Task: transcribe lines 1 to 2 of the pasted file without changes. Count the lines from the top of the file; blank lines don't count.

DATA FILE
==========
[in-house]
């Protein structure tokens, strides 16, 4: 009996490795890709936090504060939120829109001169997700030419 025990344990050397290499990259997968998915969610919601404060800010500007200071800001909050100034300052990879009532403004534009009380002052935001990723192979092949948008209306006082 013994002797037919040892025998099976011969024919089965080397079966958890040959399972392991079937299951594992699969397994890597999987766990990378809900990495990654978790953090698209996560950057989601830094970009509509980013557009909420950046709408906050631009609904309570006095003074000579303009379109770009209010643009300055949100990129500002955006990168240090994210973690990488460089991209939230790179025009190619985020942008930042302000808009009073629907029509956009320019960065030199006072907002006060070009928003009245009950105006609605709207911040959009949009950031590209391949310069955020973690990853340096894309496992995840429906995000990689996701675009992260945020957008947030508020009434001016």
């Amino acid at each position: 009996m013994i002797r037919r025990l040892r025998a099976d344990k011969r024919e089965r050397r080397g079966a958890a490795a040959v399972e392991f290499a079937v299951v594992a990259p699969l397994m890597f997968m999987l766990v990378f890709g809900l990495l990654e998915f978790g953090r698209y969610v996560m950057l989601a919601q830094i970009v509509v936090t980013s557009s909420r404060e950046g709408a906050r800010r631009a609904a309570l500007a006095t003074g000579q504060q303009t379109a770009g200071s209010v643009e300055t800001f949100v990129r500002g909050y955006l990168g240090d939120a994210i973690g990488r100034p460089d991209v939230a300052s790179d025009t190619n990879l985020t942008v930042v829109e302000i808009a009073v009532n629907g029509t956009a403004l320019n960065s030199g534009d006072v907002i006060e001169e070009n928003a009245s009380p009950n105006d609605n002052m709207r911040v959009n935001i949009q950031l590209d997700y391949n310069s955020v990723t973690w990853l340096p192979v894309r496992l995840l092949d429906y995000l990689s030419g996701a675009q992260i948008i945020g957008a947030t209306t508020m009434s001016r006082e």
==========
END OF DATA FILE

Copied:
[in-house]
């Protein structure tokens, strides 16, 4: 009996490795890709936090504060939120829109001169997700030419 025990344990050397290499990259997968998915969610919601404060800010500007200071800001909050100034300052990879009532403004534009009380002052935001990723192979092949948008209306006082 013994002797037919040892025998099976011969024919089965080397079966958890040959399972392991079937299951594992699969397994890597999987766990990378809900990495990654978790953090698209996560950057989601830094970009509509980013557009909420950046709408906050631009609904309570006095003074000579303009379109770009209010643009300055949100990129500002955006990168240090994210973690990488460089991209939230790179025009190619985020942008930042302000808009009073629907029509956009320019960065030199006072907002006060070009928003009245009950105006609605709207911040959009949009950031590209391949310069955020973690990853340096894309496992995840429906995000990689996701675009992260945020957008947030508020009434001016």